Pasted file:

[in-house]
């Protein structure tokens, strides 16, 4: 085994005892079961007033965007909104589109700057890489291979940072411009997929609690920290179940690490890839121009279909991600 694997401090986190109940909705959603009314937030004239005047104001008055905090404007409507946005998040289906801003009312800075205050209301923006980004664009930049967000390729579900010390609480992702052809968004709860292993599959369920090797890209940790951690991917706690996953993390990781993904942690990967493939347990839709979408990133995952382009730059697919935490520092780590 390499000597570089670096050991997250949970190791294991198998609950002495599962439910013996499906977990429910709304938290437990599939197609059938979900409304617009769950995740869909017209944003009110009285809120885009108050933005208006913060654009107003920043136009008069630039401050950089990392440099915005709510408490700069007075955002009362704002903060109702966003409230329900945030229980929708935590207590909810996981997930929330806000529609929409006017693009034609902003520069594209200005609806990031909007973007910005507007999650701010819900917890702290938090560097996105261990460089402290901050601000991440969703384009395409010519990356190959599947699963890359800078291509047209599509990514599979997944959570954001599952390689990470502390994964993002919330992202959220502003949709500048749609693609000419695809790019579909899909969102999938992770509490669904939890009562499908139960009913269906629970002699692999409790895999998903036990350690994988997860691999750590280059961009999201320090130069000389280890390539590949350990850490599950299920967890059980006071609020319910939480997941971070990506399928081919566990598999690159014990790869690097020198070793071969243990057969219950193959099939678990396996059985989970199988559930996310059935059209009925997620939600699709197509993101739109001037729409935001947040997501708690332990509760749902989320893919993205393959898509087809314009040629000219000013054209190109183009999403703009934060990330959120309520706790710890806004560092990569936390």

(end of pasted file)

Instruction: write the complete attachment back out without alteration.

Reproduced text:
[in-house]
């Protein structure tokens, strides 16, 4: 085994005892079961007033965007909104589109700057890489291979940072411009997929609690920290179940690490890839121009279909991600 694997401090986190109940909705959603009314937030004239005047104001008055905090404007409507946005998040289906801003009312800075205050209301923006980004664009930049967000390729579900010390609480992702052809968004709860292993599959369920090797890209940790951690991917706690996953993390990781993904942690990967493939347990839709979408990133995952382009730059697919935490520092780590 390499000597570089670096050991997250949970190791294991198998609950002495599962439910013996499906977990429910709304938290437990599939197609059938979900409304617009769950995740869909017209944003009110009285809120885009108050933005208006913060654009107003920043136009008069630039401050950089990392440099915005709510408490700069007075955002009362704002903060109702966003409230329900945030229980929708935590207590909810996981997930929330806000529609929409006017693009034609902003520069594209200005609806990031909007973007910005507007999650701010819900917890702290938090560097996105261990460089402290901050601000991440969703384009395409010519990356190959599947699963890359800078291509047209599509990514599979997944959570954001599952390689990470502390994964993002919330992202959220502003949709500048749609693609000419695809790019579909899909969102999938992770509490669904939890009562499908139960009913269906629970002699692999409790895999998903036990350690994988997860691999750590280059961009999201320090130069000389280890390539590949350990850490599950299920967890059980006071609020319910939480997941971070990506399928081919566990598999690159014990790869690097020198070793071969243990057969219950193959099939678990396996059985989970199988559930996310059935059209009925997620939600699709197509993101739109001037729409935001947040997501708690332990509760749902989320893919993205393959898509087809314009040629000219000013054209190109183009999403703009934060990330959120309520706790710890806004560092990569936390």